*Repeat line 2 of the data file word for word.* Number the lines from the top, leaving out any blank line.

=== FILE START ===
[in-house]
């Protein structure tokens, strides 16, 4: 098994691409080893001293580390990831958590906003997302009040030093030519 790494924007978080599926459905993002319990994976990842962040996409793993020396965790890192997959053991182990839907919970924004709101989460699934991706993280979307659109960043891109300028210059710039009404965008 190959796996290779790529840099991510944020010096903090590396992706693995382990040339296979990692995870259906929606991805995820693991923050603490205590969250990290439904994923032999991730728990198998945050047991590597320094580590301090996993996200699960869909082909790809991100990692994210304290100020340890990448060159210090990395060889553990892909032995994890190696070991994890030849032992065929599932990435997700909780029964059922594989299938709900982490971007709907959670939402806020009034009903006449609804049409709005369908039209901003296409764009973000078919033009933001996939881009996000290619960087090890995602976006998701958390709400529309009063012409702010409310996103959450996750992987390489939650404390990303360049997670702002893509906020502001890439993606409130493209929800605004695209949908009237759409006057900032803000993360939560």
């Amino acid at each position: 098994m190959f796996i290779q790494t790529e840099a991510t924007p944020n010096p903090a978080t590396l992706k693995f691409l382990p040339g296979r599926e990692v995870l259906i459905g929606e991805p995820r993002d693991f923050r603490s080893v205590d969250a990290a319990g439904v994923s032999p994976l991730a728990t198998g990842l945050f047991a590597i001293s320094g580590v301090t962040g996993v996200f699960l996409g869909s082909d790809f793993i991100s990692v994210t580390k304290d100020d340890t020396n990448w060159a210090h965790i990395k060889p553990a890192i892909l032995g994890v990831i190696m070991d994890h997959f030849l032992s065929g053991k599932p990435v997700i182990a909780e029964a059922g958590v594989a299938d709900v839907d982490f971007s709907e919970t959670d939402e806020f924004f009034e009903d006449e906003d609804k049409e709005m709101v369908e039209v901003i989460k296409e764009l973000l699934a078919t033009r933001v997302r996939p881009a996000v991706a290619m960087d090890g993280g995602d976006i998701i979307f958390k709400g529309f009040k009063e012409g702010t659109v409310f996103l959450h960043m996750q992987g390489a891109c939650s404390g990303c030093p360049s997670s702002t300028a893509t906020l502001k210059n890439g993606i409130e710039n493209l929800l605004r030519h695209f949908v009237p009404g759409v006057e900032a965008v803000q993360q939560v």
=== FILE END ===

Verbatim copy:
């Protein structure tokens, strides 16, 4: 098994691409080893001293580390990831958590906003997302009040030093030519 790494924007978080599926459905993002319990994976990842962040996409793993020396965790890192997959053991182990839907919970924004709101989460699934991706993280979307659109960043891109300028210059710039009404965008 190959796996290779790529840099991510944020010096903090590396992706693995382990040339296979990692995870259906929606991805995820693991923050603490205590969250990290439904994923032999991730728990198998945050047991590597320094580590301090996993996200699960869909082909790809991100990692994210304290100020340890990448060159210090990395060889553990892909032995994890190696070991994890030849032992065929599932990435997700909780029964059922594989299938709900982490971007709907959670939402806020009034009903006449609804049409709005369908039209901003296409764009973000078919033009933001996939881009996000290619960087090890995602976006998701958390709400529309009063012409702010409310996103959450996750992987390489939650404390990303360049997670702002893509906020502001890439993606409130493209929800605004695209949908009237759409006057900032803000993360939560």